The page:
Wednesday, June 10, 2009
A great discussion broke out yesterday in the comments about the merits of the Permanent Portfolio concept which has been a bit of a hot topic here of late. I wrote about this on Saturday and you can check also check out yesterday's comments here if you are so inclined.
A little later in the day one reader asked whether something like Larry Swedroe's portfolio concept of what the reader described as "using low correlated equity sectors such as 12.5% in US small value and 12.5% in international small value and 70% in short term treasuries" might be the answer. The reader said the return and volatility numbers would be very compelling.
As an administrative note the reader did not leave a link and I'm sorry for not taking the time to find an article by Swedroe on this. I don't know if the reader has his facts correct or not which will not be important for the direction I take with this post but you will enhance the conversation if you provide a link to go with your comment when a link is appropriate like with referencing someone else's work.
In the post on Saturday I talked about one reason I choose not to go with a permanent portfolio is that I believe the (investing) world continually evolves. That which worked for one period of time may not work for a different period of time. Another aspect of this that came to me as I read the Swedroe comment is the notion of complete reliance on something that should work because...
I'm not taking a poke at the permanent portfolio but generally speaking when did Browne come up with it? Was it the 1970s (really don't know)? How much has the world changed since Browne had the idea? How much do you suppose it will change in the next 30 years? It certainly could continue to work in the future but a lot of things malfunctioned in this bear market so why couldn't there be some combination of events that causes the permanent portfolio to malfunction? Complete denial of even the possibility is not well advised.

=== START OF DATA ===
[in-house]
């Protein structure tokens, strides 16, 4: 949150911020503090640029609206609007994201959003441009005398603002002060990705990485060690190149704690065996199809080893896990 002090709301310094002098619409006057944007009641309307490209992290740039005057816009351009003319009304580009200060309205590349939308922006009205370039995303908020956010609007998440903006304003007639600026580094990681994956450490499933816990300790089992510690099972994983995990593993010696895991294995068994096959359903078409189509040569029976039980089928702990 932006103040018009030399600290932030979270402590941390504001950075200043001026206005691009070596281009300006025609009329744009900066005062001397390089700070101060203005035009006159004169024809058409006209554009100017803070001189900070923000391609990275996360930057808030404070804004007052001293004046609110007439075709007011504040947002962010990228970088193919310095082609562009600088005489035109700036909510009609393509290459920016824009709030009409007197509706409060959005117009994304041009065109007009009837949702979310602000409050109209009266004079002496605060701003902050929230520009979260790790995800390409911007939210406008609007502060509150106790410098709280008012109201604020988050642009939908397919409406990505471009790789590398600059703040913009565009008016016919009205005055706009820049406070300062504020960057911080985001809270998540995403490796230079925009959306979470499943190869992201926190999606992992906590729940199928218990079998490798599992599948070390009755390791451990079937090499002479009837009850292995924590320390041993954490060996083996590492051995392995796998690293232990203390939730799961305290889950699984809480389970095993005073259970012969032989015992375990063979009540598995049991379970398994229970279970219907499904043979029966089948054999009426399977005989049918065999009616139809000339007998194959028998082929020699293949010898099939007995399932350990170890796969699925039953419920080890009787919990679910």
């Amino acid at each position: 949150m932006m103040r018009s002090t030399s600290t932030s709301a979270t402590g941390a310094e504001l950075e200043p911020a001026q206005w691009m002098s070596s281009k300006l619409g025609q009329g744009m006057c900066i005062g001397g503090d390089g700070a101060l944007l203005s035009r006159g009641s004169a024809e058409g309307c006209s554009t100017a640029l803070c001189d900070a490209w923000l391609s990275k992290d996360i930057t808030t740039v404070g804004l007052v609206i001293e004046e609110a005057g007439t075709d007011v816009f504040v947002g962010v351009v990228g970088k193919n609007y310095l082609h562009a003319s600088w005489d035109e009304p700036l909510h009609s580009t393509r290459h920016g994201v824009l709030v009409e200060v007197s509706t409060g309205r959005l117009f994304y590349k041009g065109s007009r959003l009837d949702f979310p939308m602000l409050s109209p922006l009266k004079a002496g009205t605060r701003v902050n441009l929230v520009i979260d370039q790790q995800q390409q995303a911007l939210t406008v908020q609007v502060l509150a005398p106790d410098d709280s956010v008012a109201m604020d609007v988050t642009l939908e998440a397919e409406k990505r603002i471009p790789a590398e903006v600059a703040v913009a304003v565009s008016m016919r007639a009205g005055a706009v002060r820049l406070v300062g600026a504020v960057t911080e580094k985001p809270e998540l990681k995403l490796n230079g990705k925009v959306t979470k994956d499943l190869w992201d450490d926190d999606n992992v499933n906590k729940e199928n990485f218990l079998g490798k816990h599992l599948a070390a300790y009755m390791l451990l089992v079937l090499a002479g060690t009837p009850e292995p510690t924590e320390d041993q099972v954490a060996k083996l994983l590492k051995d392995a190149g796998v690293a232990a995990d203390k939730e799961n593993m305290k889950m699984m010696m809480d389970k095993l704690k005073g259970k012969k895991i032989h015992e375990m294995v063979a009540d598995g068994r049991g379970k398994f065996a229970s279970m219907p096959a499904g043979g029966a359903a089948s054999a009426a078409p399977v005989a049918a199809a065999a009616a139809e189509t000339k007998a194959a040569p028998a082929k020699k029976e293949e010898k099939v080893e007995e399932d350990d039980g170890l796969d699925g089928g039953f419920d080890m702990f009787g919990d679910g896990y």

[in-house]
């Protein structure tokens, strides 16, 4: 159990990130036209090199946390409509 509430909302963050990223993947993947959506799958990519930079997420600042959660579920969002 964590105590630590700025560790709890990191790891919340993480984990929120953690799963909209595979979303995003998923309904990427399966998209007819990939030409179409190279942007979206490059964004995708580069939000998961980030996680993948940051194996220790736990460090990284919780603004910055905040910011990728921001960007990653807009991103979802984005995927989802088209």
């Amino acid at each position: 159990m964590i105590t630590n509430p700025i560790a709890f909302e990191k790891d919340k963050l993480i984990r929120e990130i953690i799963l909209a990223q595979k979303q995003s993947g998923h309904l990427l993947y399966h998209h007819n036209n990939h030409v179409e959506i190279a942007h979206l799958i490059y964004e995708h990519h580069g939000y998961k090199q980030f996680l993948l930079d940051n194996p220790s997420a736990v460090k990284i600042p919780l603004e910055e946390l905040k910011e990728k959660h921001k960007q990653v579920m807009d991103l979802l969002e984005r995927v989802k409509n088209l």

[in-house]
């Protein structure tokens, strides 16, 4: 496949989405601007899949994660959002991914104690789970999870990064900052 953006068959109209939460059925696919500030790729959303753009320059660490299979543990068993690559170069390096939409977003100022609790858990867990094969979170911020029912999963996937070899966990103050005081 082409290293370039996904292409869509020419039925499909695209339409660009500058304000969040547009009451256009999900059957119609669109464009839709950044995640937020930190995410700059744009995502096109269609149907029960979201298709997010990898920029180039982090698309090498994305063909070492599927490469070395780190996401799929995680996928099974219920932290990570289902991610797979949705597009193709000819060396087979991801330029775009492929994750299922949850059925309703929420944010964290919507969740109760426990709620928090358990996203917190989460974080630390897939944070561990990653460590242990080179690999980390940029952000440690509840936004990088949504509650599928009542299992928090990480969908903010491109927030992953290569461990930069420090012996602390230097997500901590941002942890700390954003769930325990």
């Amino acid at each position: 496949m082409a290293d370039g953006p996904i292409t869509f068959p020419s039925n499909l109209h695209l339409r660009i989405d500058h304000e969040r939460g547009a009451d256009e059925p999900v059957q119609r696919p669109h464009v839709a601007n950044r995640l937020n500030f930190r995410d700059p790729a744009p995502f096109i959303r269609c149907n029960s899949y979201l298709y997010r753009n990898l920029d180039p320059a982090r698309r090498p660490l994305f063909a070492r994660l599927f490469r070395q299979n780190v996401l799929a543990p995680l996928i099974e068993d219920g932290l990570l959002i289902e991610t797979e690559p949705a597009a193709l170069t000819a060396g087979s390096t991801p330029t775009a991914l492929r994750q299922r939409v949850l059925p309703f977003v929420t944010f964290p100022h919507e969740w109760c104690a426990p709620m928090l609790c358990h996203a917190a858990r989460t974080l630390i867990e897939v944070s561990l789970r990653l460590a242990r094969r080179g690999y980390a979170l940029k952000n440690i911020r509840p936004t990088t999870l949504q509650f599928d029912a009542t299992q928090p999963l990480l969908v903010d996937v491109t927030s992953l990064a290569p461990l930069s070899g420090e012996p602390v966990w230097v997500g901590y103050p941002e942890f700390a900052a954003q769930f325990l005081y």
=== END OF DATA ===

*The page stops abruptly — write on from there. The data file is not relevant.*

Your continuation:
As a simpler example from this bear market; one strategy that should work is rotating into value stocks (or funds) later in the stock market cycle. The businesses tend to be more mature, obviously the valuations are cheaper and value stocks generally yield more than growth stocks. This worked in the last bear market as growthier funds were heavy in tech so people assumed it would work in this bear market.
Just as growth funds were heavy in tech nine years ago value funds were heavy in financial stocks one and half years ago so many value funds (also similar dividend-centric funds) got crushed in this bear market worse than the S&P 500.
This gets us to the title of this post. Over-reliance on something that should have worked ended up hurting people. There was a failure to see the forest which was that something was very wrong with financial stocks. This was not difficult to see from a big picture standpoint. I was on this very early in terms of there being trouble but never was correct about the magnitude but there was no need to be correct about the magnitude. "Trouble is coming for financials so I better be underweight" is easily copied. Being underweight means looking under the hood of your funds, if you use funds, and adding up the exposure to the thing you want to be underweight then selling to get to where you want to be.
Reliance on and utilization of market truthisms is perfectly valid but blind trust without verifying makes no sense to me at all. Before someone gets on me about blind faith in the 200 DMA, well we went above it a week or two ago and so far I've only bought one ETF, still have a lot of cash and a tiny little bit of SDS. Blind devotion would have me all in already.